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South Stradbroke Heritage and Recreation

South Stradbroke Heritage and Recreation

Small islands always have that certain charm that is unique. The natural proximity to open waters and the isolation somehow bring us peace of mind and a sense of being in the wilderness.

The Gold Coast is home to islands that boaties are privileged enough to visit at the drop of a hat. South Stradbroke Island is one of them. From a bird’s eye view, South Stradbroke Island appears to hug the golden coastline that protects the glorious Gold Coast and its inhabitants. With the southernmost tip beginning opposite Biggera Waters and slowly creeping north to Crousoe Island over a stretch of 22 kilometers, South Stradbroke Island is an extension of the Gold Coast most enjoyed by boaties. From the amazing lifestyle aspects and dynamics of living on the small island to environmental concerns, the island has an amazing history.


Stradbroke Island was one island before 1896. The islands were divided with the breakthrough of the ocean at Jumpinpin in the mid-1880s, when in the morning of September 3, 1894, the barque, Cambus Wallace, ran aground in heavy seas. During the salvage operation, cargo was detonated. Combine this with wild storms and tidal seas, erosion of the sand dunes along the spit of land caused the island to divide into two. After this time period, there became two islands known as North and South Stradbroke Islands, currently under Redland Shire and City of Gold Coast councils, respectively.

Aboriginal people have occupied Stradbroke Island and some of the Bay Islands for the last 6,000 years, at least. The original inhabitants know the island as Minjerribah, meaning island in the sun, in the Quandamooka language. In July 1827, the island was named The Isle of Stradbroke, in honour of Captain Rous, the second son of the Earl of Stradbroke, captain of the ship Rainbow that came to survey the area in the early 1900s.


South Stradbroke Island is one of only 15 sand islands in the world. It is home to a conservation park encompassing 1800 hectares of land. Unlike North Stradbroke, which has high species and ecosystem diversity, South Stradbroke has lower diversity. It is just a few metres above sea level and only 2.5 kilometres wide.

However, despite its low diversity assessment, the island still requires protection. The South Stradbroke Island Regional Park Management Statement (2015) states, “Marine protected areas of the South Stradbroke Island Regional Park are located within a habitat protection zone and a marine national zone. A habitat protection zone provides for conservation while still allowing reasonable use of the area to occur. A marine national park zone is a ‘no-take’ area and extractive activities like fishing or collecting are not allowed without a permit. Any person wishing to conduct activities in this zone must comply with the Marine Parks Act 2004.”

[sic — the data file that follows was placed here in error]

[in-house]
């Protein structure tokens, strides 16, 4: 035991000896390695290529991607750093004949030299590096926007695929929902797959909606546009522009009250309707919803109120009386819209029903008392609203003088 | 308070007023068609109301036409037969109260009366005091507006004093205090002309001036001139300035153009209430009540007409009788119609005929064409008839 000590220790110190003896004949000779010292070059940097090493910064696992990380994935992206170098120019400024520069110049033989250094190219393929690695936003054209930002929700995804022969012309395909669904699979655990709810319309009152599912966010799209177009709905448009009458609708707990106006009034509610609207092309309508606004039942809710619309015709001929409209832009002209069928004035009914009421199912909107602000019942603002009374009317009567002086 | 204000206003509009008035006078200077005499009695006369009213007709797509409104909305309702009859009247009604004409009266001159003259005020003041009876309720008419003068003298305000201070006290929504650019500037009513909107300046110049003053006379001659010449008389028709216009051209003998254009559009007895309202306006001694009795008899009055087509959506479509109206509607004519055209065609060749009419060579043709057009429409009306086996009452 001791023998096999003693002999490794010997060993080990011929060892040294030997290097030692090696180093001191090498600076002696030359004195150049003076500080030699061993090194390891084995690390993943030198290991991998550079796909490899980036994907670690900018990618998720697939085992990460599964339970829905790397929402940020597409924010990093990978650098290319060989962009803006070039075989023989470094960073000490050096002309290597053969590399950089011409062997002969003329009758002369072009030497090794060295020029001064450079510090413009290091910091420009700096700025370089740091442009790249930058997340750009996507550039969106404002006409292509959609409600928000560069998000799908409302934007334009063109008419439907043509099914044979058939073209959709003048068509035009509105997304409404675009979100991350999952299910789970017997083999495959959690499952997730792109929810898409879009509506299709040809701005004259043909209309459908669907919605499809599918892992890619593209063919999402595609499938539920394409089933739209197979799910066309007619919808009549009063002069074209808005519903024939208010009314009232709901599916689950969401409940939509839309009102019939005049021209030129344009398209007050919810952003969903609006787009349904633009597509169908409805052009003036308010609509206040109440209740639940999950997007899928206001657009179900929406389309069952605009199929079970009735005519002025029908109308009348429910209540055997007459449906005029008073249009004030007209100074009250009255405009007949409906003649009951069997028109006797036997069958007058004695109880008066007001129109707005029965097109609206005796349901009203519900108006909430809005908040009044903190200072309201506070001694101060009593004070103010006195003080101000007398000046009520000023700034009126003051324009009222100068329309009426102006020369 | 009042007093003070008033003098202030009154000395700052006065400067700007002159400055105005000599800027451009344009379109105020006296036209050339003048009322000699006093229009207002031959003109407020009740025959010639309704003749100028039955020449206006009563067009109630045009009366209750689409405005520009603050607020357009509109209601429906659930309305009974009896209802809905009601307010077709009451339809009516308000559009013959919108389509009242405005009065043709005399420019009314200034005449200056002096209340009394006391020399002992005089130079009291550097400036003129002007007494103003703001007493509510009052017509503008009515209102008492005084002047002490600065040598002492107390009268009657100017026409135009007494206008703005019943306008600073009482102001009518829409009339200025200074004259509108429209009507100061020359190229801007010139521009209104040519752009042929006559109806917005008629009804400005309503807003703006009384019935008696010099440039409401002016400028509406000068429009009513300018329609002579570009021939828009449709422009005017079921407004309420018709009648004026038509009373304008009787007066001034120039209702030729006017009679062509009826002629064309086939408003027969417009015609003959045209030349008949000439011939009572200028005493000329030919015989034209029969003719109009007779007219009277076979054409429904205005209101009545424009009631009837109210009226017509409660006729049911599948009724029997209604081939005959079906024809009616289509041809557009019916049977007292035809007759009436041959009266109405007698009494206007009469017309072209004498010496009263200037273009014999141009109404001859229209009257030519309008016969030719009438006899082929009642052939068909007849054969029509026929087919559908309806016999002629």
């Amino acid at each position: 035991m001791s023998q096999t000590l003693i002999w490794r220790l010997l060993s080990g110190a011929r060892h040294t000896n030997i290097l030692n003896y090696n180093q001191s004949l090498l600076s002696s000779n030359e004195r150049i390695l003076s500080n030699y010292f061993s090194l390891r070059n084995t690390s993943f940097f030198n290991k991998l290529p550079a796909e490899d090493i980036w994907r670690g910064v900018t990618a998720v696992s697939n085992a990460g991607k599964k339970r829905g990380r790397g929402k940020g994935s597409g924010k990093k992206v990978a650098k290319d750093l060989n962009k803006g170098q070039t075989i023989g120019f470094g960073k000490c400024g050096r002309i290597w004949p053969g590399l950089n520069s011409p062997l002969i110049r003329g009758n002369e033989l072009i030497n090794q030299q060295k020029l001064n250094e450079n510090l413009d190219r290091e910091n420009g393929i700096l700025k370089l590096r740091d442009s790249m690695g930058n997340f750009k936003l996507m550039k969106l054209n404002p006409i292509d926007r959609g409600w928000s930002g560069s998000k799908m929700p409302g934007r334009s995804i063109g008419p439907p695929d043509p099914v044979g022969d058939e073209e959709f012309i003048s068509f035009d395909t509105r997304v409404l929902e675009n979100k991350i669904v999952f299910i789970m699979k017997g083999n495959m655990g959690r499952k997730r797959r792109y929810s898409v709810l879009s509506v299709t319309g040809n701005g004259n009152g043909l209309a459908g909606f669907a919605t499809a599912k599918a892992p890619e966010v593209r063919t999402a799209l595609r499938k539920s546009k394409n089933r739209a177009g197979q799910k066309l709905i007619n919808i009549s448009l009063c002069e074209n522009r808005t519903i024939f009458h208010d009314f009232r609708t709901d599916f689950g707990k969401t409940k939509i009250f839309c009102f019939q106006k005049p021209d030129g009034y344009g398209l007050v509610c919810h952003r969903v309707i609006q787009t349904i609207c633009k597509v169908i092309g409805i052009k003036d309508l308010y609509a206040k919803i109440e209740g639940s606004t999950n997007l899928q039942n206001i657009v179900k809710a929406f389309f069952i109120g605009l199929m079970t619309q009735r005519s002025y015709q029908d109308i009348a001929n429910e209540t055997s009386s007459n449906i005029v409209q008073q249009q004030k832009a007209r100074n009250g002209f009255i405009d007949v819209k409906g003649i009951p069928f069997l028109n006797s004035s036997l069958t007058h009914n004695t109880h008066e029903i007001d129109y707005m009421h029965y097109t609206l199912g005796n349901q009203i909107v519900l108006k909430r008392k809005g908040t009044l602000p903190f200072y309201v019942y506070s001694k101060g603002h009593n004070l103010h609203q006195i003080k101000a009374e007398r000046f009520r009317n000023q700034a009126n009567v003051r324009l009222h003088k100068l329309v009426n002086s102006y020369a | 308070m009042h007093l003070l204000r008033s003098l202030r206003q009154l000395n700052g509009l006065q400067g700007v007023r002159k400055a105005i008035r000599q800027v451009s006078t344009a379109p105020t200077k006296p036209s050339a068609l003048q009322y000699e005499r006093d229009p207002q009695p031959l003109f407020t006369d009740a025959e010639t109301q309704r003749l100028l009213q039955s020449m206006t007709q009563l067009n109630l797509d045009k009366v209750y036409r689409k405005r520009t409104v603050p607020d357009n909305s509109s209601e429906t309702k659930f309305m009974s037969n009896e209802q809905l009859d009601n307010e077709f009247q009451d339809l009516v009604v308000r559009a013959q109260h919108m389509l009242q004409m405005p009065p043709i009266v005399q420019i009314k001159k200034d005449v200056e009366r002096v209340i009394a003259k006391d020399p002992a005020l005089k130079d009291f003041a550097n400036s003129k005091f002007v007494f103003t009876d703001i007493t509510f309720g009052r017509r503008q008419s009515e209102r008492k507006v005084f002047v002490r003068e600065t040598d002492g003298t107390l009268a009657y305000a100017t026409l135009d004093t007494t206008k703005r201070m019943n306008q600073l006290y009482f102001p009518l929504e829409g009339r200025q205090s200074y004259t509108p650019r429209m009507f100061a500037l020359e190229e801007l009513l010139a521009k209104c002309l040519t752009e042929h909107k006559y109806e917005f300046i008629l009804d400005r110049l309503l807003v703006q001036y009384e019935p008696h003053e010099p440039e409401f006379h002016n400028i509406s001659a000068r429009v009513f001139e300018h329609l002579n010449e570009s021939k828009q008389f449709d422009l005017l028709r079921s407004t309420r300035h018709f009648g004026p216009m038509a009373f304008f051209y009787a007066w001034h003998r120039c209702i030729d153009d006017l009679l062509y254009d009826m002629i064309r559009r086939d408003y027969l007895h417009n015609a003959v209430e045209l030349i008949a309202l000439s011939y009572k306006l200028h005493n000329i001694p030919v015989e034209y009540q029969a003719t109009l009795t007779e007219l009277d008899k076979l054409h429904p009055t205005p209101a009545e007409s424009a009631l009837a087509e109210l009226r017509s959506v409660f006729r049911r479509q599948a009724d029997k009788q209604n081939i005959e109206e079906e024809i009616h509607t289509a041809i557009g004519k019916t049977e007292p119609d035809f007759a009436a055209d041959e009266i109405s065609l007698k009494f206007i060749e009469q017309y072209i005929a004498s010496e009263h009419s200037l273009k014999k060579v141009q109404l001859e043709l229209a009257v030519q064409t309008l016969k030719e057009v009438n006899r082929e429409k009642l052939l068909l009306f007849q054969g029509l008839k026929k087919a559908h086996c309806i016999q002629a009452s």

The document also lists 12 flora and fauna species that are of conservation significance, one of them, the eastern curlew being identified as critically endangered.


The Aboriginal people, particularly those with connections to the original Stradbroke Island and the Moreton Bay region (the Kombumerri and Quandamooka peoples) have identified significant relations to South Stradbroke Island. The original residents conducted fishing and other cultural activities in the area. In fact, an Aboriginal shell midden (a pile of discarded shells) sits on the sand dunes at an area known to the boaties as The Bedrooms, according to a local anthropologist and photographer, Michael Aird. He has been documenting the stories of his Aboriginal ancestors through his research, and provides support to the Aboriginal artists through the South Stradbroke Artist Camp held by the Gold Coast City Council annually since 2014.


South Stradbroke Island, also known as “South Straddie” or “The other side (TOS)” is a tourist destination and a home to local residents.

The island and its safe surrounding waters and its surfing opportunities are popular among the locals. Its proximity to the mainland and its accessibility on the Broadwater provide a relaxing destination for boaties, while surfers are privileged to enjoy the rolling waves on the ocean side close to the Seaway.

But while the island is more popular as a place to visit for a day-trip or camping, it is worth noting that there are actually more than 100 residents living there (2011 Census). The residents are living “off the grid”, as their water and power supplies are not connected to the mainland. This poses both the challenge and the appeal of living on the island.

There are campgrounds run by the Gold Coast City Council with basic amenities, and a resort with hotel and villa accommodations available for visitors. In the Local Area Plan for the island, the Council has recognised that “[T]here is evidence to suggest that the increasing visitor, vehicle and boat numbers are close to, and possibly already exceeding, the sustainability of the Island’s land and water environment.” Although there is no official statement regarding this problem, it is simply a reminder that users (both residents and visitors) need to be mindful of the island’s environment and cultural values.

The recreational and tourism value of South Straddie cannot be denied. It is an island that still offers an authentic eco-tourism experience. But more importantly, its ecological and cultural values are significant aspects that need equal recognition and protection.


By Roselle Tenefrancia and Paige Mengel

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